The Power of Physics and Fluidics
Armin Wolf, Professor of Ophthalmology and Director at the Universitaets Klinikum Ulm in Germany, explains why physics is so important and how Oertli’s SPEEP pump is bringing cataract surgery to the next level
sponsored by Oertli
Modern cataract surgery places a number of demands on surgeons. To save the endothelium, as little ultrasound energy as possible should be used. At the same time, a stable anterior chamber is needed during the procedure and all nuclei must be treatable with one surgery platform. On top of these requirements, patient demands are also growing; it is now more important than ever for patients to have clear corneas post-operation.
Key to meeting these demands are the physics and fluidics of different pump systems. Generally speaking, there are two established types of pump system used for vitreoretinal and cataract surgery. The peristaltic pump is flow-based and, though it can be finely tuned, we can only build up the vacuum by occlusion up to the preset limit. The Venturi pump system on the other hand is vacuum-based. The vacuum is built up quickly and is adjustable, but the flow is not directly controllable.
Oertli’s SPEEP pump combines these two pump systems to give you the best of both worlds: full fluidics control and unsurpassed precision in your modern cataract and vitreoretinal surgeries. This dynamic tool offers controlled holding power, high efficiency, and precise flow control – enabling perfect work in the anterior and posterior segments of the eye.
So how does it work? In the SPEEP pump setting, flow and vacuum can be controlled at the same time. It has a flow of up to 60 ml/min and a vacuum up to 650 mmHg, which are precisely dosed so you can control via foot pedal or by presetting the machine. Notably, this is something that is not possible with a peristaltic or Venturi system only. The result? High speed and efficacy – at the same time – which, speaking from experience, makes it a great tool for any modern cataract surgeon.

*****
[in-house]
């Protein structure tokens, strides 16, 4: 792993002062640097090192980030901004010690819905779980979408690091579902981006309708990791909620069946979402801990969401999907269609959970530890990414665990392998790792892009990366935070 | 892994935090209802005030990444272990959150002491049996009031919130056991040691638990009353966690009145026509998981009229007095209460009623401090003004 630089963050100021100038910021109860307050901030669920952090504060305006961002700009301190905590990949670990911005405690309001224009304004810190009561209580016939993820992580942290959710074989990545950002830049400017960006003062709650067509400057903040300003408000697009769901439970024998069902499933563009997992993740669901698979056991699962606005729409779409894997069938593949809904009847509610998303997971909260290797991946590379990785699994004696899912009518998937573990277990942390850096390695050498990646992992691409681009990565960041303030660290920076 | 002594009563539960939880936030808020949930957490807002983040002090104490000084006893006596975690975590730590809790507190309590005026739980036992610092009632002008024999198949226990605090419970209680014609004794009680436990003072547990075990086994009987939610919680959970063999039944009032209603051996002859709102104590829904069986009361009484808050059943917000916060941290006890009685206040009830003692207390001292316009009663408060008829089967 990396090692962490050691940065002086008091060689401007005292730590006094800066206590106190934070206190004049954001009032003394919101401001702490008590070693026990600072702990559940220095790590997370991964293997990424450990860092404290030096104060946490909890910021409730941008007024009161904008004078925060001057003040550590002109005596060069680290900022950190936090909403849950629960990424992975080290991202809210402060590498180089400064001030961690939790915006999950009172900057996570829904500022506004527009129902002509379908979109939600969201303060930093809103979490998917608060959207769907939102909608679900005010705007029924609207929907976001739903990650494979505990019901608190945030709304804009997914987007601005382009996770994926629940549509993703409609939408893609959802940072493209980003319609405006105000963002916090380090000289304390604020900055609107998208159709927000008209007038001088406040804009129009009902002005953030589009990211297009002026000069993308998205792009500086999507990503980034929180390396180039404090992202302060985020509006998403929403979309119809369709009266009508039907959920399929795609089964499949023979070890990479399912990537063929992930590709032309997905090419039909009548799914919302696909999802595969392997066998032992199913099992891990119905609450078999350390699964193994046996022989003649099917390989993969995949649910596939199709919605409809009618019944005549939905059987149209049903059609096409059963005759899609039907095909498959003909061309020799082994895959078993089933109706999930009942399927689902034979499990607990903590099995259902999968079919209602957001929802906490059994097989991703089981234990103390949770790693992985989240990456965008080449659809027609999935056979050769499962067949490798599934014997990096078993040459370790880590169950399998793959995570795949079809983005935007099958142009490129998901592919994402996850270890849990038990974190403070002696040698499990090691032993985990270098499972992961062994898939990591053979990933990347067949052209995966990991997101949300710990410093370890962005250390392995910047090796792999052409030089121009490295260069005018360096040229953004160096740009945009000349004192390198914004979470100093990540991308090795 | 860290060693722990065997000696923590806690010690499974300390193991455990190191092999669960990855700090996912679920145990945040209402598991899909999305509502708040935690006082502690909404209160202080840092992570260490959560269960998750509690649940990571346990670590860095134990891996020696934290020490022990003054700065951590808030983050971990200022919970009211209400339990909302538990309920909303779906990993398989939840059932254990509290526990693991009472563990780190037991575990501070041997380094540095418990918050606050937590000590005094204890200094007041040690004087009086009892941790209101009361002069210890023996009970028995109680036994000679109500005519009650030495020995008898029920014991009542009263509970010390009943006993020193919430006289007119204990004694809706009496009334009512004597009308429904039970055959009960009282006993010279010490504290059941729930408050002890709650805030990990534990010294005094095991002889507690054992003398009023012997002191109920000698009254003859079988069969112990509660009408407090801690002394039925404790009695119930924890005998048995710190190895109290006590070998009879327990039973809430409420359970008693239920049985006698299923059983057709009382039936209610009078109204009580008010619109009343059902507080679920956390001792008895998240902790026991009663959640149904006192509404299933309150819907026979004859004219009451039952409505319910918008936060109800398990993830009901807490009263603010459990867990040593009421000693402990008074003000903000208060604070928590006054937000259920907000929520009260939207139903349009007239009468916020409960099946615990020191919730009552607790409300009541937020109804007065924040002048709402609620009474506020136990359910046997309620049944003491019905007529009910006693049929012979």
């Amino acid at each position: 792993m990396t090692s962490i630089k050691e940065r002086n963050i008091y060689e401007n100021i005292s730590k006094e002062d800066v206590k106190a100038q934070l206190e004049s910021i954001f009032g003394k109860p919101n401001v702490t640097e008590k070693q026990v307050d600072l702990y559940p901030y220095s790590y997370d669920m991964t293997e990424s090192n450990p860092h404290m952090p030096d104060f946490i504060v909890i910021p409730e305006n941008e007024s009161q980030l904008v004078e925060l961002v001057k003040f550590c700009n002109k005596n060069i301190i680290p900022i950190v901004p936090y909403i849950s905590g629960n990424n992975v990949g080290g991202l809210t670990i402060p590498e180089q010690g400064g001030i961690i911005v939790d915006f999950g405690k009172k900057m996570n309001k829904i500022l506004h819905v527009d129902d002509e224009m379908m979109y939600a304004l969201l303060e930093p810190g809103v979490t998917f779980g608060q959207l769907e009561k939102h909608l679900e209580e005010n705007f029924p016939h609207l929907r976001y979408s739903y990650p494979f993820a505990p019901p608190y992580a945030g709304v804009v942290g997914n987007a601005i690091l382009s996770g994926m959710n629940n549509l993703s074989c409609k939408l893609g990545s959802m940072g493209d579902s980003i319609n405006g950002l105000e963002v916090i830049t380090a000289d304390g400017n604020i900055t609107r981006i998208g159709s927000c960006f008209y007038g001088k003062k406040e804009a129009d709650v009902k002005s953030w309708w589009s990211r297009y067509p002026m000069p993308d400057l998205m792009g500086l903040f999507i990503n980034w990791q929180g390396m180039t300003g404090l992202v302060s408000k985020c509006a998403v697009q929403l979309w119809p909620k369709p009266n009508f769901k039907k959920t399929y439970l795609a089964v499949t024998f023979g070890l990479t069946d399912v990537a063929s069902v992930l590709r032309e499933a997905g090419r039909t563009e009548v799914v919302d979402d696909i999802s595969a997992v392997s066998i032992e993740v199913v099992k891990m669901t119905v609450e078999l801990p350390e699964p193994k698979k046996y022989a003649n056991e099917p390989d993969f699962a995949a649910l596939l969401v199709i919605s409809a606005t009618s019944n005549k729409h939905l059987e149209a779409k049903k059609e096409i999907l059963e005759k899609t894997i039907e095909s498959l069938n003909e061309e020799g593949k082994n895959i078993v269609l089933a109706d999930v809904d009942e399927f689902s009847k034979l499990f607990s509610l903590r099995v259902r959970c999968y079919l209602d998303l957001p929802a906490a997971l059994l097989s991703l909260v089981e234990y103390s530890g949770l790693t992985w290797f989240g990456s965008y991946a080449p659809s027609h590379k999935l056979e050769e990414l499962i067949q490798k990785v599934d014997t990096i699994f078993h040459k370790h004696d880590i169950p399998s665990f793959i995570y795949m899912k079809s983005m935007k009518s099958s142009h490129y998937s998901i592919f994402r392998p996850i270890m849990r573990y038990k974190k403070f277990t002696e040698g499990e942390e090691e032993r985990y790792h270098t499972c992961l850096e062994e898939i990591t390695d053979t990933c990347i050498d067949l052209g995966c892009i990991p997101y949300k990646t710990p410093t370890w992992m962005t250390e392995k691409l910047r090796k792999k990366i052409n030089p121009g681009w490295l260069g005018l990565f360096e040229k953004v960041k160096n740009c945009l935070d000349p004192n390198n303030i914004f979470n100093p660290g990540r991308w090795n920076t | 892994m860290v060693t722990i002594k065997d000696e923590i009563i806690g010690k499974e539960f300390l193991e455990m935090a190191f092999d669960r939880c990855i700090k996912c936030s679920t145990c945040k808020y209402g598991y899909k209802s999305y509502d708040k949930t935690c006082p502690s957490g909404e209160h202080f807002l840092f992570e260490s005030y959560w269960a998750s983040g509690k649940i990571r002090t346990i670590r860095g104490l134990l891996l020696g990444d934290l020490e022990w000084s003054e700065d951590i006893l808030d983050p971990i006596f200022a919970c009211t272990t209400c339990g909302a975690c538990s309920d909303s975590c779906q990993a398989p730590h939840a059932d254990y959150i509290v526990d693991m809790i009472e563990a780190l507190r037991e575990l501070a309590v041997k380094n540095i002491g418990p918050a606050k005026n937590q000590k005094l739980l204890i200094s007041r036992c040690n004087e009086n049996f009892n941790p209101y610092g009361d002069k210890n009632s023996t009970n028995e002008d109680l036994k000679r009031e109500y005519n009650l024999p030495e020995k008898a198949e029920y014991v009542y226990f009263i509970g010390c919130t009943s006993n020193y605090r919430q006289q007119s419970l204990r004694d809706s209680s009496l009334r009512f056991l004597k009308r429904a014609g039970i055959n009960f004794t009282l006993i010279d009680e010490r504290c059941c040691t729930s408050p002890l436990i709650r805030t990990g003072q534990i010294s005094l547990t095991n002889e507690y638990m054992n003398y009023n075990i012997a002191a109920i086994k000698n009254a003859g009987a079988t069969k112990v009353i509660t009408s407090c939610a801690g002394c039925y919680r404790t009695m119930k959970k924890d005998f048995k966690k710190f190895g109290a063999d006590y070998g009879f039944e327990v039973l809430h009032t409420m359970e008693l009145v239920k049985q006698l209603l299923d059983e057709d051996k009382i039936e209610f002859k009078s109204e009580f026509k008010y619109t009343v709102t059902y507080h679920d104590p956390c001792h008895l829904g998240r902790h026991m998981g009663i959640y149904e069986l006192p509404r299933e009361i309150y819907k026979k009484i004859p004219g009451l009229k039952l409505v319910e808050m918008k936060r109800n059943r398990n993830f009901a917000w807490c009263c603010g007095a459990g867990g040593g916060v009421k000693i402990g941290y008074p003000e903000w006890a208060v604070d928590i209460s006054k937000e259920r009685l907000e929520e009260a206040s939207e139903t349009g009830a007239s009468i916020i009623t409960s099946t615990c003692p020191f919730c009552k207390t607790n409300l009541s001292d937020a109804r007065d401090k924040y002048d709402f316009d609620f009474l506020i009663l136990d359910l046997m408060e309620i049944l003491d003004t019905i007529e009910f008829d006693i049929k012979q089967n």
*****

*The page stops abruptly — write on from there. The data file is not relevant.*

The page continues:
You may already be familiar with this technology for vitreoretinal surgery; the reason why this system can be used across both procedures is because the demands are somewhat similar. Both surgeries require safety, efficiency, and high precision. SPEEP pump allows a surgeon to get very close to simple structures, gives precise control in every situation, and allows fast aspiration in microincision cataract surgery.
To really reap the rewards of this tool, I recommend using it in combination with easyPhaco technology, which offers extremely stable phacoemulsification as well as efficient (and immediate) fragment aspiration. The unique design of the easyTip uses a focused axial output of ultrasound energy to ensure targeted emulsification directly into the lens fragment. By absorbing ultrasound energy within the core material at the top of the tip, it also applies as little ultrasound as possible to the eye and helps save the endothelium. The architecture of the easyTip also provides surgeons with a stable anterior chamber, while direct and precise followability and strong holdability helps achieve clear corneas post-op. Additionally, all nuclei can be treated using easyPhaco technology.
I use the CO-MICS tip for 1.6 mm incisions in my surgeries with great results, but they are available in sizes up to 3.2 mm. I have used the technology in some of my more complicated cases, including cases of trauma, and have found it leads to safer, more efficient and precise surgery for my patients. In summary, Oertli’s easyPhaco technology and SPEEP pump both use fluidics based on physics to ensure successful modern cataract surgery.
Professor of Ophthalmology and Director at the Universitӓts Klinikum Ulm in Germany